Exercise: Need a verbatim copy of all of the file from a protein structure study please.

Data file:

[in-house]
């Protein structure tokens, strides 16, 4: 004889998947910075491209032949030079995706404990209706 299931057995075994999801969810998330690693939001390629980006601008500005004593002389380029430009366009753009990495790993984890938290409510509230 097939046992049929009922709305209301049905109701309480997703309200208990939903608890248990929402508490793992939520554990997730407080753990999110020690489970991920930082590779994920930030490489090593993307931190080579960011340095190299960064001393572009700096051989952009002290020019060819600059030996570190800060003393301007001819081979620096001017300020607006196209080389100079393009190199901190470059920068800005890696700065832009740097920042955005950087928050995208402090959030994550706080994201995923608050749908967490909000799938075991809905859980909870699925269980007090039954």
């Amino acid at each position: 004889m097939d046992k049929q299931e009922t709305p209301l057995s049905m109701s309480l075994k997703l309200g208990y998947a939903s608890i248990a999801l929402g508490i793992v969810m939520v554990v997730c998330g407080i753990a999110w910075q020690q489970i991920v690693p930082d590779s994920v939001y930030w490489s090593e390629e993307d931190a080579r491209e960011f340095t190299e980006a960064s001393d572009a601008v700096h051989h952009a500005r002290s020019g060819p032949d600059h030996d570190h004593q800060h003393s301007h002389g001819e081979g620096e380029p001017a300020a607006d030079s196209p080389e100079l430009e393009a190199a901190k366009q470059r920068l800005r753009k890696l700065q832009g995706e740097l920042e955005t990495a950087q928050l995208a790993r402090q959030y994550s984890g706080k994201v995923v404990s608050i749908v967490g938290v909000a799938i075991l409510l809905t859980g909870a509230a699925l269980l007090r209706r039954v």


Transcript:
[in-house]
């Protein structure tokens, strides 16, 4: 004889998947910075491209032949030079995706404990209706 299931057995075994999801969810998330690693939001390629980006601008500005004593002389380029430009366009753009990495790993984890938290409510509230 097939046992049929009922709305209301049905109701309480997703309200208990939903608890248990929402508490793992939520554990997730407080753990999110020690489970991920930082590779994920930030490489090593993307931190080579960011340095190299960064001393572009700096051989952009002290020019060819600059030996570190800060003393301007001819081979620096001017300020607006196209080389100079393009190199901190470059920068800005890696700065832009740097920042955005950087928050995208402090959030994550706080994201995923608050749908967490909000799938075991809905859980909870699925269980007090039954």
């Amino acid at each position: 004889m097939d046992k049929q299931e009922t709305p209301l057995s049905m109701s309480l075994k997703l309200g208990y998947a939903s608890i248990a999801l929402g508490i793992v969810m939520v554990v997730c998330g407080i753990a999110w910075q020690q489970i991920v690693p930082d590779s994920v939001y930030w490489s090593e390629e993307d931190a080579r491209e960011f340095t190299e980006a960064s001393d572009a601008v700096h051989h952009a500005r002290s020019g060819p032949d600059h030996d570190h004593q800060h003393s301007h002389g001819e081979g620096e380029p001017a300020a607006d030079s196209p080389e100079l430009e393009a190199a901190k366009q470059r920068l800005r753009k890696l700065q832009g995706e740097l920042e955005t990495a950087q928050l995208a790993r402090q959030y994550s984890g706080k994201v995923v404990s608050i749908v967490g938290v909000a799938i075991l409510l809905t859980g909870a509230a699925l269980l007090r209706r039954v």